Trade Gap Narrows but Remains Second Highest

The U.S. trade deficit (search) narrowed more than expected in July, but still was the second highest on record at $50.1 billion even though imports dropped for the first time in 10 months and exports leapt higher, the U.S. government said on Friday.

The trade gap declined nearly 9 percent from a revised estimate of $55.0 billion in June for the biggest monthly decline since December 2001, the Commerce Department (search) said. Analysts surveyed before the report had pegged the July trade deficit at $51.75 billion.

The near record deficit could renew pressure on the dollar, which has traded in broad range between about $1.1750 and $1.2450 against the euro the past six months.

On Thursday, San Francisco Federal Reserve Bank President Janet Yellen said any turnaround in the U.S. trade deficit must involve the dollar.

Imports dipped 1.4 percent to $146 billion. A drop in oil import prices to $33.28 per barrel after eight consecutive monthly increases helped lower the overall import bill. Oil prices soared to nearly $50 a barrel in August on U.S. futures markets.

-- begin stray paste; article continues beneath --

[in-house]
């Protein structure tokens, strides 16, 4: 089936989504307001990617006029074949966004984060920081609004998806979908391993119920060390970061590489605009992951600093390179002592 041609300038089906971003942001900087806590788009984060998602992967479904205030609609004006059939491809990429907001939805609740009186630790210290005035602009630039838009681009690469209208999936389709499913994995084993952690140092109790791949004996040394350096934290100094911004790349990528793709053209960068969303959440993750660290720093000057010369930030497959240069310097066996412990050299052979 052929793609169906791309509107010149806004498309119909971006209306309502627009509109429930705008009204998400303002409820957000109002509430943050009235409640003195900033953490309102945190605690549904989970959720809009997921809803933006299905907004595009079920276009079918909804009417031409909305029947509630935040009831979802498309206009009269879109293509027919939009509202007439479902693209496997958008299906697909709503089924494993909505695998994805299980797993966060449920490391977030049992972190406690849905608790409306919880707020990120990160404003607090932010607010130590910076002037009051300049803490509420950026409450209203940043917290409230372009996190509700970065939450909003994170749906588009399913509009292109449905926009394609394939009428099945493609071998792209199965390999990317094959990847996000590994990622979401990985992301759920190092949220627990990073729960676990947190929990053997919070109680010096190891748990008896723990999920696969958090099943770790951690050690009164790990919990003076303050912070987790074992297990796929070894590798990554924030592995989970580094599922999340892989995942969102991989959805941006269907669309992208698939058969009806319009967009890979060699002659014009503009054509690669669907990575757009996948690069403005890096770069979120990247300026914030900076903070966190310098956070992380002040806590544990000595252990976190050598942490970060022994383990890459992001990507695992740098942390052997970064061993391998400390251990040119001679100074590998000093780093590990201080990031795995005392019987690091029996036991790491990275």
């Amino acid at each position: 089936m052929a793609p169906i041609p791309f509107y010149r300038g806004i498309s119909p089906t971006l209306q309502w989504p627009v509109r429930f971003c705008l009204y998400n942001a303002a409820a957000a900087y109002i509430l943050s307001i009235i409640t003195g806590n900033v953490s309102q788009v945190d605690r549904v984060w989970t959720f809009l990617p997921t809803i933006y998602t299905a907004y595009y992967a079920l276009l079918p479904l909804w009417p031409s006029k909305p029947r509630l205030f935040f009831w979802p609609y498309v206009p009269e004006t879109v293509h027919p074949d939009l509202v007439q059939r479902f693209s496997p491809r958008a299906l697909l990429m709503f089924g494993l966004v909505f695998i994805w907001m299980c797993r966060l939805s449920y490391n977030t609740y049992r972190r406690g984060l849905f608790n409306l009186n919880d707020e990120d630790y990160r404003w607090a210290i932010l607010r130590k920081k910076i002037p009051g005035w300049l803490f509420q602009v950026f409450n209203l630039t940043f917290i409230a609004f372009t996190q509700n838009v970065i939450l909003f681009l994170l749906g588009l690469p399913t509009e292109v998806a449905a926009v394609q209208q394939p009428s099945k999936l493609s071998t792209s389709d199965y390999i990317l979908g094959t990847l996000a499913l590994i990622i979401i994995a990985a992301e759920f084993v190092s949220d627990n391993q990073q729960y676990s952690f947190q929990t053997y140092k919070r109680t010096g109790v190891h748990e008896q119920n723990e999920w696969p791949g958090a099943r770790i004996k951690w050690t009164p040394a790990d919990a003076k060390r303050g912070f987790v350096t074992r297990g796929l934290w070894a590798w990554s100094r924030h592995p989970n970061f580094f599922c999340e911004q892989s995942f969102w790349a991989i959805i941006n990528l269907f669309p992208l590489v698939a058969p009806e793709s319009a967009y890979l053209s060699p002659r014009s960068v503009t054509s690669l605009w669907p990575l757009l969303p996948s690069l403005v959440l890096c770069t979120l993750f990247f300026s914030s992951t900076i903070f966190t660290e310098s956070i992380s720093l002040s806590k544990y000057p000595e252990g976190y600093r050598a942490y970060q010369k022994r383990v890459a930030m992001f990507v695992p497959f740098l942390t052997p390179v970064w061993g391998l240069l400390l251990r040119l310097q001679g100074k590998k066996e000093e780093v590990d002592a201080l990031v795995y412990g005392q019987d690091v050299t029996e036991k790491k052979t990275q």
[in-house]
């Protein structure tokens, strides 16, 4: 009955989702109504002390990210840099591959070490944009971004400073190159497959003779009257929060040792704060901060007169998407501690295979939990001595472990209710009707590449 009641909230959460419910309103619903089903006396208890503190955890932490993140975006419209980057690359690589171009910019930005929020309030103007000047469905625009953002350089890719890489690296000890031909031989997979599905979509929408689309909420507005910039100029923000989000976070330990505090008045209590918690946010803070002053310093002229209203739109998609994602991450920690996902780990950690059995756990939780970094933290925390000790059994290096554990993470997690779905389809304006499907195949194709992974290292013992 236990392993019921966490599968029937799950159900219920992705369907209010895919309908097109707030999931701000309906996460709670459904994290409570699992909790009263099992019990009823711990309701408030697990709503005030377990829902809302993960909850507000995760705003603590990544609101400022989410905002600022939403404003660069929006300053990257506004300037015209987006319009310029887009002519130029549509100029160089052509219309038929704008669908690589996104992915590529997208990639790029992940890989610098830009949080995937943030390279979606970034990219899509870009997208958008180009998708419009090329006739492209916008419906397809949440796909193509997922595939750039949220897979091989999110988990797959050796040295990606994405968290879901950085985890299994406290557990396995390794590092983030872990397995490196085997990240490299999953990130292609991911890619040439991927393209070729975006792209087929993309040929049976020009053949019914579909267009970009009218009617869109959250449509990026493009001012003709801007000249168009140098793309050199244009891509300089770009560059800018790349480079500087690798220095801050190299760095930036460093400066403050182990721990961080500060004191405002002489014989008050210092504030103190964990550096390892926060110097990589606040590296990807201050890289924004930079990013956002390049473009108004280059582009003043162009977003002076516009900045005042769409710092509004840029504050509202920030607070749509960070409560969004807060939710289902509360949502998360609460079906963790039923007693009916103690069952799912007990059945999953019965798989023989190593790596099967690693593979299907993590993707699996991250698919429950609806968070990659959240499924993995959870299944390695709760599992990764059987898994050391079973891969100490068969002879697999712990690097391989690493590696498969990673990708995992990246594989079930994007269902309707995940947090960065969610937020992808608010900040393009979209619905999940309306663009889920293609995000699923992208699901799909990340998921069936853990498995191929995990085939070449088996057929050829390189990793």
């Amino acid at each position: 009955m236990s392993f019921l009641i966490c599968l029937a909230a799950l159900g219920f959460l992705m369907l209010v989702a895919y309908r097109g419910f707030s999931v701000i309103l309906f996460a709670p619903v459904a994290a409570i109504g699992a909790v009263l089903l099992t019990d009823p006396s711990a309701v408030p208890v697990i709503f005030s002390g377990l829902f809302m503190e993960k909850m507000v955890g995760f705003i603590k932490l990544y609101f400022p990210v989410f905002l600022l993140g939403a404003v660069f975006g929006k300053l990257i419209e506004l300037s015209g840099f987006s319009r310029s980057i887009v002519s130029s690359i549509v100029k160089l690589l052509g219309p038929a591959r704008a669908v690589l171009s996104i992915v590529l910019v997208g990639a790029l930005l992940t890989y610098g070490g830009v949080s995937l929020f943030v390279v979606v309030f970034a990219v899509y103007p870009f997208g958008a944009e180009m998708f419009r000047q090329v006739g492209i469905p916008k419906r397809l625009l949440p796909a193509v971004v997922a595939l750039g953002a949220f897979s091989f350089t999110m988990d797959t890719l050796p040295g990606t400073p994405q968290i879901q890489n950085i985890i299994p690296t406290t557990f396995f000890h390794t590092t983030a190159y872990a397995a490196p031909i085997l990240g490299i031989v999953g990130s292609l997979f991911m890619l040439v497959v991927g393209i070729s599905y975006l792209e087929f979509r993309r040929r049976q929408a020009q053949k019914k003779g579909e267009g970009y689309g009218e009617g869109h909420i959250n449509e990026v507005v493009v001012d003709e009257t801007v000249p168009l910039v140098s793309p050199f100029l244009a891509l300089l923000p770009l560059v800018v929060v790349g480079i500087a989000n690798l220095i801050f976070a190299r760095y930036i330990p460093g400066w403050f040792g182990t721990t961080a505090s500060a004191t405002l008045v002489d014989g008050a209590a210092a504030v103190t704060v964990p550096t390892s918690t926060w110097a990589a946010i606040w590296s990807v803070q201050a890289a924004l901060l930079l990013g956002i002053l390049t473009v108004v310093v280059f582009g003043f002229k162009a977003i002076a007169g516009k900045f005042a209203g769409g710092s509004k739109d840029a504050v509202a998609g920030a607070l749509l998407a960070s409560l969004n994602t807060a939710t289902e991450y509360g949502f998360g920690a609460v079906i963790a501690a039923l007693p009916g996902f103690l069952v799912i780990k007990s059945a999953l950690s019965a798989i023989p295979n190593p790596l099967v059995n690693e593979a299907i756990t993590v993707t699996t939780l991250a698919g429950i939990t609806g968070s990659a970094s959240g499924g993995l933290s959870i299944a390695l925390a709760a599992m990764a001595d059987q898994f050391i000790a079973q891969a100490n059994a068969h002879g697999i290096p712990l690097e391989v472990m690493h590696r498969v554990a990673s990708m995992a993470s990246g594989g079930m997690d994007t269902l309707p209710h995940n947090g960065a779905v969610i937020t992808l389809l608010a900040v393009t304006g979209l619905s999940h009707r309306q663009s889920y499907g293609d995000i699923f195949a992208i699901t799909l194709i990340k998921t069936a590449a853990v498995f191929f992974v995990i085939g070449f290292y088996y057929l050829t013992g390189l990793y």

Exports increased 3.0 percent to $95.9 billion, or just $1 billion shy of the record set in May. The rebound included an uptick in civilian aircraft sales, which had fallen sharply in June and helped pushed the trade deficit to a record that month.

U.S. exports of autos and auto parts also set a record in July.

Meanwhile, the politically sensitive U.S. trade deficit with China set another monthly record at $14.9 billion as imports increased 3.7 percent from June and exports fell 2.6 percent, the government said.

U.S. manufacturers estimate the 2004 trade gap with China will surpass $150 billion, easily topping the record of $125 billion set last year. They blame China's policy of pegging its currency against the dollar for the soaring bilateral deficit. Economists estimate the yuan is undervalued by 15 to 40 percent because of the peg.

On Thursday, the U.S. Trade Representative's office rejected a petition from labor, textile and steel groups seeking a challenge of China's currency policies at the World Trade Organization. The Bush administration said it is making progress on the diplomatic front persuading China to move to a floating exchange rate.